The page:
Maryland may have a requirement for a balanced budget, but its audited financial statements show that it spent more than it took in from fiscal 2008 to 2012, according to the Institute for Truth in Accounting.
“They circumvent the balanced budget requirements” with accounting gimmicks, said Sheila Weinberg, founder and CEO of the Institute for Truth in Accounting. This watchdog group has long maintained that states do not accurately represent their expenses, revenues, assets and liabilities. The Comprehensive Annual Financial Reports require all states to follow the same accounting rules.
The institute calculates ‘Net Revenue’ as all income vs. all expenses, commonly reported by businesses but not governments.
The institute reported: “Thirteen states spent more than they collected in 2012: New Jersey, Illinois, New York, Massachusetts, Louisiana, Kentucky, West Virginia, Maryland, Connecticut, Pennsylvania, Hawaii, California and Delaware. This means they either had to borrow money to pay bills, or rack up more debt for future taxpayers.”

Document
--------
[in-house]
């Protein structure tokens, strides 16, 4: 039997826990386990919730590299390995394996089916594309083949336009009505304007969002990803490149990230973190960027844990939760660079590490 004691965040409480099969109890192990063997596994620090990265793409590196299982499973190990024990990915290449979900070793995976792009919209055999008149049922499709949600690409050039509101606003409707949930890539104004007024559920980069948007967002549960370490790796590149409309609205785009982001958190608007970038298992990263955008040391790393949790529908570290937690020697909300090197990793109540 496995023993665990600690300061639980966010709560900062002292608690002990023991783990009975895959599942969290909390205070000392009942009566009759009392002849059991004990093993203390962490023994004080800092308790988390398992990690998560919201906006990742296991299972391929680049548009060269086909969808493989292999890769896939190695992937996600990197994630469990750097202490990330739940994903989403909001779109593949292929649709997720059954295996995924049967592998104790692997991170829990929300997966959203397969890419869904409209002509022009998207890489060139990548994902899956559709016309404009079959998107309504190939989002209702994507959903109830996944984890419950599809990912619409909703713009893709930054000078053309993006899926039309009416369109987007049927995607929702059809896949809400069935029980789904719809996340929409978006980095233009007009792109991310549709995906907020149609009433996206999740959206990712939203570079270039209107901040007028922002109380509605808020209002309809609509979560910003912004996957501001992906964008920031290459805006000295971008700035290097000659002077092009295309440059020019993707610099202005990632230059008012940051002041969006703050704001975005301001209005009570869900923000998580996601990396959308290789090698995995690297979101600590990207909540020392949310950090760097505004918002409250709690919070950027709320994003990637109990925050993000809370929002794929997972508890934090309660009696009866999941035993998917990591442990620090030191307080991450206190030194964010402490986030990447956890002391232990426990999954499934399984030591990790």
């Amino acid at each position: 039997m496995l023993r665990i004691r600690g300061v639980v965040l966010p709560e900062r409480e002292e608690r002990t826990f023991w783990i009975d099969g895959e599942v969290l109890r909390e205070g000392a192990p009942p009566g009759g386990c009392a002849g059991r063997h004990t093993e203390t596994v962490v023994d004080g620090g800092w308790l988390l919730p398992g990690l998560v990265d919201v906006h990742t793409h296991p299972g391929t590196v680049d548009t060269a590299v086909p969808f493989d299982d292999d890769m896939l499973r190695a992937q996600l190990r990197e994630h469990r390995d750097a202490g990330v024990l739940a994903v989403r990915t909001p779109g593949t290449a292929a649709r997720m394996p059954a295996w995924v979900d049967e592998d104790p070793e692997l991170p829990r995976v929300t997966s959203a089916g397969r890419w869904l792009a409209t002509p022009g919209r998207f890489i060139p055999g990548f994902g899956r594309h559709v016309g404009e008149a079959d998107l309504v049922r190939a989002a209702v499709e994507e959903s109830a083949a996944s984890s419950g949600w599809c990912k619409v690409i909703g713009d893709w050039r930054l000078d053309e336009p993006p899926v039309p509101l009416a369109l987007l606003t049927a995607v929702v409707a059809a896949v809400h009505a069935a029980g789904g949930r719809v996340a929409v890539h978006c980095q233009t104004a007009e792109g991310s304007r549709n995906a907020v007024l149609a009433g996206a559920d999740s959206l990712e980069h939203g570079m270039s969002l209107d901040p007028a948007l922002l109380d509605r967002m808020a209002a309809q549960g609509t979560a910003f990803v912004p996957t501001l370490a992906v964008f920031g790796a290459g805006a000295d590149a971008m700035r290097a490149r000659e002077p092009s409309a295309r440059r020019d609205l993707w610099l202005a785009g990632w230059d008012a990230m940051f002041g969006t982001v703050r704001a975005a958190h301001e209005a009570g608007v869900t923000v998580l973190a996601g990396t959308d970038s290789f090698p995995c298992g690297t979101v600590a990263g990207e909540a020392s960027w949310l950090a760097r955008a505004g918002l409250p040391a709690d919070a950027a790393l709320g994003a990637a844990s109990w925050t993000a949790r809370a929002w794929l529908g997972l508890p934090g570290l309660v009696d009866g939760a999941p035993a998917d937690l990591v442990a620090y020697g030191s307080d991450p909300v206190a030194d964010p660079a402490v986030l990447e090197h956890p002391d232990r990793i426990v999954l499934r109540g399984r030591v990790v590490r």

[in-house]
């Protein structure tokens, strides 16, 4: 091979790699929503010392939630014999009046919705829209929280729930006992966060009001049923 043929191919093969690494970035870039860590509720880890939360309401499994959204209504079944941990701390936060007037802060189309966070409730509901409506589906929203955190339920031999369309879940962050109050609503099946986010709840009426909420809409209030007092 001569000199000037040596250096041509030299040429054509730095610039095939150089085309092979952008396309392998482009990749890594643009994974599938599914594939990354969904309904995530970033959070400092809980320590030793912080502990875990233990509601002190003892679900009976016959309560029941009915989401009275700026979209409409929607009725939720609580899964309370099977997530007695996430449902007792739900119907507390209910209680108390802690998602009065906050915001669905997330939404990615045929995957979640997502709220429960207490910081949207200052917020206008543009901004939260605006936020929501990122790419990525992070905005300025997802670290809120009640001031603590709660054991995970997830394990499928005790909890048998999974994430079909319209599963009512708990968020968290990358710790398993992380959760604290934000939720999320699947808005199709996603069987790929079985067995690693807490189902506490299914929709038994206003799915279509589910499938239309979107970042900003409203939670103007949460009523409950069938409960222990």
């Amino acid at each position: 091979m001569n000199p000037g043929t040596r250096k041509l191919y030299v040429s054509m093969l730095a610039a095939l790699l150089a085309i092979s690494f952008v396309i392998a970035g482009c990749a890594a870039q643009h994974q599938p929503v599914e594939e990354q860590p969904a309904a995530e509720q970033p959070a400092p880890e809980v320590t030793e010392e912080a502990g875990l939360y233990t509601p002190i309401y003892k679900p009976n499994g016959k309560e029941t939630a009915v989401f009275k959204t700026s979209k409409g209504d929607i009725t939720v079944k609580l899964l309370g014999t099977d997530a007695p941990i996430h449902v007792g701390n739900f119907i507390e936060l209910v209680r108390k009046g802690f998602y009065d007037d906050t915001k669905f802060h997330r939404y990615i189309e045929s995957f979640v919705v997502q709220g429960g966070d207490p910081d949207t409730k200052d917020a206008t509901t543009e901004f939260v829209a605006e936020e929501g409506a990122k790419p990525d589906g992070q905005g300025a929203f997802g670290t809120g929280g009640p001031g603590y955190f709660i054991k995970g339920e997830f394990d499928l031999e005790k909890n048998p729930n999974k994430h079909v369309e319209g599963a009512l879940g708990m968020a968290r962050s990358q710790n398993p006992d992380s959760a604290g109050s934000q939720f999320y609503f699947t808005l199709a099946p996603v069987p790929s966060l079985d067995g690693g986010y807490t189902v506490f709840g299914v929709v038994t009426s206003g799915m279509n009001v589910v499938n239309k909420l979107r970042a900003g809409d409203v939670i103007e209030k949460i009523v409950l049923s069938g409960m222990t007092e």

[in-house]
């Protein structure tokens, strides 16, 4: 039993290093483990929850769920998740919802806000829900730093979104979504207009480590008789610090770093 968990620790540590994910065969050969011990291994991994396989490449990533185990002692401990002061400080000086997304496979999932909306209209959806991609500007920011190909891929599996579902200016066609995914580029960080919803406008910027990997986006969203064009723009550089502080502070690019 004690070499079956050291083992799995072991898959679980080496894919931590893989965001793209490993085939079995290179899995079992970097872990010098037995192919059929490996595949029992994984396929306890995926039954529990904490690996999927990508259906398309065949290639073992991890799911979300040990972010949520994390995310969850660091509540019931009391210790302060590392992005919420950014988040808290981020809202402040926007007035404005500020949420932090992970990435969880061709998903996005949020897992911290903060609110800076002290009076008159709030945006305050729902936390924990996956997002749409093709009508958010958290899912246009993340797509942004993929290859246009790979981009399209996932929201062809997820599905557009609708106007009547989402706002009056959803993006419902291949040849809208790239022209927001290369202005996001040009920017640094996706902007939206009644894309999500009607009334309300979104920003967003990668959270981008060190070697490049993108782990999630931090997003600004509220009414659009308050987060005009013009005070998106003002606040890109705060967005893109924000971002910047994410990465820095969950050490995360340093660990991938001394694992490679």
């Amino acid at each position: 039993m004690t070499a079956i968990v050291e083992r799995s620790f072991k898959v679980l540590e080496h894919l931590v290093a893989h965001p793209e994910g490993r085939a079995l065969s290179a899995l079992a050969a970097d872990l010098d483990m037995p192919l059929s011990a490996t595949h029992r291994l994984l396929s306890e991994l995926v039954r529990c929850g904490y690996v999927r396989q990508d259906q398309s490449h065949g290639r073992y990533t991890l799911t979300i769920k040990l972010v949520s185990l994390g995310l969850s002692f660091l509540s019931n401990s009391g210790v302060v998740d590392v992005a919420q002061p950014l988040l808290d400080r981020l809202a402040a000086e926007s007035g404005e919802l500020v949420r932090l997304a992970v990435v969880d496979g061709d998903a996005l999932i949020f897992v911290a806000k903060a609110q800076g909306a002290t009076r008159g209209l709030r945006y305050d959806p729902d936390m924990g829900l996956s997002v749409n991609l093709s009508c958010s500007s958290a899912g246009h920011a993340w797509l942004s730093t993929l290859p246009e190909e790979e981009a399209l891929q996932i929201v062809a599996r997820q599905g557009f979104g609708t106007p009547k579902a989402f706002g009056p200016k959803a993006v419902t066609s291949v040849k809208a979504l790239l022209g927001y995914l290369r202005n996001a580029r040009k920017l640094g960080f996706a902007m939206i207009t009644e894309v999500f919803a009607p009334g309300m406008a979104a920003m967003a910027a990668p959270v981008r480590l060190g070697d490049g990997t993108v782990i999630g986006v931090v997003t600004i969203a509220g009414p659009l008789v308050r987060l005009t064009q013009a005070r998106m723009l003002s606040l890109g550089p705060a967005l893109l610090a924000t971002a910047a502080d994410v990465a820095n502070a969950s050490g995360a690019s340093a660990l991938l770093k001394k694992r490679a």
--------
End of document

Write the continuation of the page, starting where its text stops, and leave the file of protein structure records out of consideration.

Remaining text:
In fiscal 2009, in the depths of the Great Recession, almost all states spent more than they took in, but according to the institute’s calculations that has happened every year in Maryland since 2008, as shown in the chart to the right.
The chart was generated from the Institute’s State Data Lab, which allows anyone to create their own charts and graphs for over 150 different sets of data. It also allows you to compare this data by states.
Five of the states in the red, including Massachusetts, Kentucky, West Virginia, Delaware, and Pennsylvania, actually had positive net revenue in 2011, the institute said (See Chart Here).